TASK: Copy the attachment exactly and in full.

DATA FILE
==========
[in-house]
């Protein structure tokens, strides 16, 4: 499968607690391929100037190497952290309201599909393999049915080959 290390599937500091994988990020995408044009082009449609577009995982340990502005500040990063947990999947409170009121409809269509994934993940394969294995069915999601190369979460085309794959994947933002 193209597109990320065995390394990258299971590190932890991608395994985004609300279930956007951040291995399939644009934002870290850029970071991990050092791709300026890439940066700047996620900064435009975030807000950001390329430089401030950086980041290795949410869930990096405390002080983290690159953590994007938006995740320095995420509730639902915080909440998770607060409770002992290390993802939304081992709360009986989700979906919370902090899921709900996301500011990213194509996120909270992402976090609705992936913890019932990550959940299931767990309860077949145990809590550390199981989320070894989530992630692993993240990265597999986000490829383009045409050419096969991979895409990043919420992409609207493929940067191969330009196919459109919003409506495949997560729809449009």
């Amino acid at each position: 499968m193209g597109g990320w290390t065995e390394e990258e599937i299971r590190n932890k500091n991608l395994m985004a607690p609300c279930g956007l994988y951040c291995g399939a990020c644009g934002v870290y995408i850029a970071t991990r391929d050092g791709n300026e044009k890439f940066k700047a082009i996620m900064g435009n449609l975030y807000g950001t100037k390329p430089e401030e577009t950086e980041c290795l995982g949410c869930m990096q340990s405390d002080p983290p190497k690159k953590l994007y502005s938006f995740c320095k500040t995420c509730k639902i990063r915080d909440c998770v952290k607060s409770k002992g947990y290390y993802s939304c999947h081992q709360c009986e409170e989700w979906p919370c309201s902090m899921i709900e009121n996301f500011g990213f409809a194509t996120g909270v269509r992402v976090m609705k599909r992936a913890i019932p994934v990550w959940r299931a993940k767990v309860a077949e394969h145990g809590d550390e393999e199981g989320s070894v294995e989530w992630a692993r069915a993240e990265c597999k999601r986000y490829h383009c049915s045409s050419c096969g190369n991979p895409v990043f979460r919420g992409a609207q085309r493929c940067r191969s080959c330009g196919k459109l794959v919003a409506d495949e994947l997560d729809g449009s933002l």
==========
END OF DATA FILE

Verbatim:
[in-house]
């Protein structure tokens, strides 16, 4: 499968607690391929100037190497952290309201599909393999049915080959 290390599937500091994988990020995408044009082009449609577009995982340990502005500040990063947990999947409170009121409809269509994934993940394969294995069915999601190369979460085309794959994947933002 193209597109990320065995390394990258299971590190932890991608395994985004609300279930956007951040291995399939644009934002870290850029970071991990050092791709300026890439940066700047996620900064435009975030807000950001390329430089401030950086980041290795949410869930990096405390002080983290690159953590994007938006995740320095995420509730639902915080909440998770607060409770002992290390993802939304081992709360009986989700979906919370902090899921709900996301500011990213194509996120909270992402976090609705992936913890019932990550959940299931767990309860077949145990809590550390199981989320070894989530992630692993993240990265597999986000490829383009045409050419096969991979895409990043919420992409609207493929940067191969330009196919459109919003409506495949997560729809449009």
């Amino acid at each position: 499968m193209g597109g990320w290390t065995e390394e990258e599937i299971r590190n932890k500091n991608l395994m985004a607690p609300c279930g956007l994988y951040c291995g399939a990020c644009g934002v870290y995408i850029a970071t991990r391929d050092g791709n300026e044009k890439f940066k700047a082009i996620m900064g435009n449609l975030y807000g950001t100037k390329p430089e401030e577009t950086e980041c290795l995982g949410c869930m990096q340990s405390d002080p983290p190497k690159k953590l994007y502005s938006f995740c320095k500040t995420c509730k639902i990063r915080d909440c998770v952290k607060s409770k002992g947990y290390y993802s939304c999947h081992q709360c009986e409170e989700w979906p919370c309201s902090m899921i709900e009121n996301f500011g990213f409809a194509t996120g909270v269509r992402v976090m609705k599909r992936a913890i019932p994934v990550w959940r299931a993940k767990v309860a077949e394969h145990g809590d550390e393999e199981g989320s070894v294995e989530w992630a692993r069915a993240e990265c597999k999601r986000y490829h383009c049915s045409s050419c096969g190369n991979p895409v990043f979460r919420g992409a609207q085309r493929c940067r191969s080959c330009g196919k459109l794959v919003a409506d495949e994947l997560d729809g449009s933002l």